This process serves to stimulate the formation of hypotheses "beyond general causal relationships and contexts of meaning". [7] As a conclusion to this analysis step and the central result, the formation and presentation of four ideal-type users or non-users of politicians' appearances in personality talks was carried out. Max Weber coined the concept of the ideal type in the social sciences. He understands it to be a conceptual "construction" or a "synthesis", which in its "conceptual purity [...] cannot be empirically found anywhere in reality". [8] The ideal type is consequently an abstraction from actually existing individual phenomena, which are formulated in a pointed manner, whereby the peculiarity of the individual case is contained and explained. For this purpose, the best possible case is selected from the groupings that can be considered representative. With its help, individual characteristic features are pointedly represented and ideally pointed. [9]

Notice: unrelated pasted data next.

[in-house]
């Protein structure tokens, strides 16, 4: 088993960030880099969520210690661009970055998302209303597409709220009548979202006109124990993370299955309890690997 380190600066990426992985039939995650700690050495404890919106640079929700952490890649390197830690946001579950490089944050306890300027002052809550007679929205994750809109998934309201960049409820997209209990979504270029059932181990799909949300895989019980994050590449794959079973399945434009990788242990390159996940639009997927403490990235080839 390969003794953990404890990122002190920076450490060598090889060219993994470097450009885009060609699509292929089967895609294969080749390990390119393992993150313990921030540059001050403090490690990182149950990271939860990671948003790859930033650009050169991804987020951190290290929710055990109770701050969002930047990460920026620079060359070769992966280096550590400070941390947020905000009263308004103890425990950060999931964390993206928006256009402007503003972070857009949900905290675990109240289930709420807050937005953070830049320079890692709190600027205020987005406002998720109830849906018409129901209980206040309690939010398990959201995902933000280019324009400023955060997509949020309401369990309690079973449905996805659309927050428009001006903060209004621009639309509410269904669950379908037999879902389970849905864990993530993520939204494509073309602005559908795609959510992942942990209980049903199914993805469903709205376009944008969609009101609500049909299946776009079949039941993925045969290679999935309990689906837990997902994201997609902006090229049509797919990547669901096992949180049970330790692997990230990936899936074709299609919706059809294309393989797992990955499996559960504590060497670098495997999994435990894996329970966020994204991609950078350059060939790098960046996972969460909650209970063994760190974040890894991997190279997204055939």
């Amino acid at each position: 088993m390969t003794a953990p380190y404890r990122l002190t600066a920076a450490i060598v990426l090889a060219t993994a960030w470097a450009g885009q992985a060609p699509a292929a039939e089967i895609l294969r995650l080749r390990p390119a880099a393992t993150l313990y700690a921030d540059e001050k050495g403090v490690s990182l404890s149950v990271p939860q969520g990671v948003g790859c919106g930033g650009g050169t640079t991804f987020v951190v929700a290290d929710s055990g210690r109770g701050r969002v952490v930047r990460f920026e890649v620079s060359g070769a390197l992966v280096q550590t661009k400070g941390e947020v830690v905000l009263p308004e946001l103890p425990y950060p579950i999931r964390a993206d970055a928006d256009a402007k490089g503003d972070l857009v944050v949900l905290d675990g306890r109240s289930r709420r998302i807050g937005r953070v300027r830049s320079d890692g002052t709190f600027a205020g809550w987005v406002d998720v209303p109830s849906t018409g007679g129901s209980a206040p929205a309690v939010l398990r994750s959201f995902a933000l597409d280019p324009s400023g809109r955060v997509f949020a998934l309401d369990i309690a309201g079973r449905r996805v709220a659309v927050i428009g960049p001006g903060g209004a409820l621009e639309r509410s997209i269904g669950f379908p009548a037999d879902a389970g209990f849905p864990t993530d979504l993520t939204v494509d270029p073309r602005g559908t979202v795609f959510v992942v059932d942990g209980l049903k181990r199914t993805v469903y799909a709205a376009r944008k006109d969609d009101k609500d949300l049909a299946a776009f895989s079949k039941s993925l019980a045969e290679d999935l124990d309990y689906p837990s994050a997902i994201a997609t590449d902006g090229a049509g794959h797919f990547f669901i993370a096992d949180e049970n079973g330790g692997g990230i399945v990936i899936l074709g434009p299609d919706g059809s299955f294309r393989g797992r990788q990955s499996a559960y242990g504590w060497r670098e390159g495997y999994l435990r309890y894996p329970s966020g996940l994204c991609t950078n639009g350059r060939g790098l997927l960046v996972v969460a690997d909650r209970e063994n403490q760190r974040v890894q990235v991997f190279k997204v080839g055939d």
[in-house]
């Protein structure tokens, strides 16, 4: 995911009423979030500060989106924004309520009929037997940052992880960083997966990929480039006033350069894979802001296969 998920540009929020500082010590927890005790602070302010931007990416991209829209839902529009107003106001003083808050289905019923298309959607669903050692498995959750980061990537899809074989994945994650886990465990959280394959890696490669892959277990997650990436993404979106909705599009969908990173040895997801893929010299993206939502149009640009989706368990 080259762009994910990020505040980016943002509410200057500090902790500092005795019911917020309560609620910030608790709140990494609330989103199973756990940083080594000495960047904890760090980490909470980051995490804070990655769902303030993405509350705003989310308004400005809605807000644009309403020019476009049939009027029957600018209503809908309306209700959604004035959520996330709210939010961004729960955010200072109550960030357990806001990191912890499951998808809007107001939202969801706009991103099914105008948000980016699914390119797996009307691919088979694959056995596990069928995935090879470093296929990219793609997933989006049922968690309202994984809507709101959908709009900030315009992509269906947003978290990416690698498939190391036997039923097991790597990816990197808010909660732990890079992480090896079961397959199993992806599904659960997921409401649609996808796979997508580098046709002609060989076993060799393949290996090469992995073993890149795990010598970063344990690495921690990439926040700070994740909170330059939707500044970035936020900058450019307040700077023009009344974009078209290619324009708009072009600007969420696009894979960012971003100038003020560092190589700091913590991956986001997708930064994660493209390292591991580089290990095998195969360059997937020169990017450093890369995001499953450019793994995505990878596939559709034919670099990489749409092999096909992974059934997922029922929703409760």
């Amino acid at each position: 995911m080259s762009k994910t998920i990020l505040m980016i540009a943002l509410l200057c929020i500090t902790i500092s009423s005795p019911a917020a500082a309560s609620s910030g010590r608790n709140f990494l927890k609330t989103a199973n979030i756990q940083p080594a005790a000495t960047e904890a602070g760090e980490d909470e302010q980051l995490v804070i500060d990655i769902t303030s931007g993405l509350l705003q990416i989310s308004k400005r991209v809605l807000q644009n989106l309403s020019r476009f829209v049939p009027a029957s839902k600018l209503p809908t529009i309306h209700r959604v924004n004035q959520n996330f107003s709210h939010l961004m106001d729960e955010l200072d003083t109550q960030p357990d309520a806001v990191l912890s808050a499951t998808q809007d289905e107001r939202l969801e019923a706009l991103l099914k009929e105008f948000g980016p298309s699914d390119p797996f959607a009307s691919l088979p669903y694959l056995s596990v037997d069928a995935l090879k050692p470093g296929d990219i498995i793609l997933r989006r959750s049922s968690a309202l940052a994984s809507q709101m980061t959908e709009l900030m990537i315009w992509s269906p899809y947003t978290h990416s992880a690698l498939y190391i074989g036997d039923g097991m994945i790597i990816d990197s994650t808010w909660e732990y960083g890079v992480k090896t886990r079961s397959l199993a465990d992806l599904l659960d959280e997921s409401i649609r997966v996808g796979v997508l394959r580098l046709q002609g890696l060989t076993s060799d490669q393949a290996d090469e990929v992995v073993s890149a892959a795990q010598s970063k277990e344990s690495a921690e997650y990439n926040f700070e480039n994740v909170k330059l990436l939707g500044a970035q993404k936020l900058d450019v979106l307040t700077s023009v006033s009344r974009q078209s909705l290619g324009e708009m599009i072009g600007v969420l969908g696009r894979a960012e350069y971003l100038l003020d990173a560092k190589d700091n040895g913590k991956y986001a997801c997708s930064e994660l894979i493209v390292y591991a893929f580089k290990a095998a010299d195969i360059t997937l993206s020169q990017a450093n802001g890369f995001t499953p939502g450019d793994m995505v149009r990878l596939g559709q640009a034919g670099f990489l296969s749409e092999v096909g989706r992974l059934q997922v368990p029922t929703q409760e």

Characterization of the educated types

First of all, it can be stated that the heterogeneity of the respondents is largely due to individual norms and values, emotions towards the television people and personal needs. These result in a positive, ambivalent or negative assessment of the genre and thus also of politicians' appearances in personality talks and the topics expected there. Reception or non-reception is therefore initially dependent on the individual preferences of the respondents. In a further step of analyzing and comparing the data, it was possible to classify the statements of the respondents, that is, to assign them to four different types, ranging from active to potential users to non-users of personality talks. In addition to the patterns of reception, another important feature has emerged: the impact of a politician's appearance depends to a large extent on whether it is assessed as authentic or untrustworthy. This assessment depends, among other things, on knowledge about the staging of such performances.